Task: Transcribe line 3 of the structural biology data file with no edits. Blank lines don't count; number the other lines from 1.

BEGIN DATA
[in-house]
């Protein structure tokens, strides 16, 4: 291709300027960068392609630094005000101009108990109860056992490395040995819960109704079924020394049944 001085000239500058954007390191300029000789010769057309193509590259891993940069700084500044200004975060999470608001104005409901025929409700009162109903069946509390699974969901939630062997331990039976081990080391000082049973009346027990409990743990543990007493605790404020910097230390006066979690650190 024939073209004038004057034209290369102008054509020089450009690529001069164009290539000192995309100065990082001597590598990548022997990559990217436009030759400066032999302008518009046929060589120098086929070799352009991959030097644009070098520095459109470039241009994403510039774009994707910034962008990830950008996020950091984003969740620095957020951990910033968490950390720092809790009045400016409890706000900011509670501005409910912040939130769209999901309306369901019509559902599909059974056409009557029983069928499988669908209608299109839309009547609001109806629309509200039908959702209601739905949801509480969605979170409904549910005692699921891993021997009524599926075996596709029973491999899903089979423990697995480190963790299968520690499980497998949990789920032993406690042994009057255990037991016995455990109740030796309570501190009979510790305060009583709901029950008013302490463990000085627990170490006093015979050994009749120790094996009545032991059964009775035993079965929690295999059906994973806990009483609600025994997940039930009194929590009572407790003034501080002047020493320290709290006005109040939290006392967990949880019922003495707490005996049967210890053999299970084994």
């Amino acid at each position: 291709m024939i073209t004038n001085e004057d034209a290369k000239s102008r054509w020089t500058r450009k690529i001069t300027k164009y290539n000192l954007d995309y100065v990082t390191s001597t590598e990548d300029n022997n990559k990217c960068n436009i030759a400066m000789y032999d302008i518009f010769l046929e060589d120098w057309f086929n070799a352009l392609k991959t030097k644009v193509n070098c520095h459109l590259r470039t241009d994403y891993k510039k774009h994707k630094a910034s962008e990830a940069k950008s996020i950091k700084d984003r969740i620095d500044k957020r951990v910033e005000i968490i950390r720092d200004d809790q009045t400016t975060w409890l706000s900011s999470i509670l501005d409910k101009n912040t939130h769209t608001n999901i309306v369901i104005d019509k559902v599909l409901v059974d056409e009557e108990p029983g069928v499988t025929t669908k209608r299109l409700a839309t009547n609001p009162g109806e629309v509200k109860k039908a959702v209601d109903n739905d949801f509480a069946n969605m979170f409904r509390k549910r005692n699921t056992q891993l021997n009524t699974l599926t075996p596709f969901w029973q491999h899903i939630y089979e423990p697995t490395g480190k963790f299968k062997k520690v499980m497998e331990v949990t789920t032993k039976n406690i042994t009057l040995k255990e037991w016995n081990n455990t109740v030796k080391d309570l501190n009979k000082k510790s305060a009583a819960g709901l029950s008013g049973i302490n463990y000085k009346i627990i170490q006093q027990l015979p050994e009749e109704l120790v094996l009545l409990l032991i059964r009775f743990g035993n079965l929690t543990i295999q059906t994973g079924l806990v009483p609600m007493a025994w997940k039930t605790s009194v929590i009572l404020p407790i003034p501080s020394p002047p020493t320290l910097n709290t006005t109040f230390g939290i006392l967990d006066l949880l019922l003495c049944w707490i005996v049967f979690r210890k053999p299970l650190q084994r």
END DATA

């Amino acid at each position: 291709m024939i073209t004038n001085e004057d034209a290369k000239s102008r054509w020089t500058r450009k690529i001069t300027k164009y290539n000192l954007d995309y100065v990082t390191s001597t590598e990548d300029n022997n990559k990217c960068n436009i030759a400066m000789y032999d302008i518009f010769l046929e060589d120098w057309f086929n070799a352009l392609k991959t030097k644009v193509n070098c520095h459109l590259r470039t241009d994403y891993k510039k774009h994707k630094a910034s962008e990830a940069k950008s996020i950091k700084d984003r969740i620095d500044k957020r951990v910033e005000i968490i950390r720092d200004d809790q009045t400016t975060w409890l706000s900011s999470i509670l501005d409910k101009n912040t939130h769209t608001n999901i309306v369901i104005d019509k559902v599909l409901v059974d056409e009557e108990p029983g069928v499988t025929t669908k209608r299109l409700a839309t009547n609001p009162g109806e629309v509200k109860k039908a959702v209601d109903n739905d949801f509480a069946n969605m979170f409904r509390k549910r005692n699921t056992q891993l021997n009524t699974l599926t075996p596709f969901w029973q491999h899903i939630y089979e423990p697995t490395g480190k963790f299968k062997k520690v499980m497998e331990v949990t789920t032993k039976n406690i042994t009057l040995k255990e037991w016995n081990n455990t109740v030796k080391d309570l501190n009979k000082k510790s305060a009583a819960g709901l029950s008013g049973i302490n463990y000085k009346i627990i170490q006093q027990l015979p050994e009749e109704l120790v094996l009545l409990l032991i059964r009775f743990g035993n079965l929690t543990i295999q059906t994973g079924l806990v009483p609600m007493a025994w997940k039930t605790s009194v929590i009572l404020p407790i003034p501080s020394p002047p020493t320290l910097n709290t006005t109040f230390g939290i006392l967990d006066l949880l019922l003495c049944w707490i005996v049967f979690r210890k053999p299970l650190q084994r």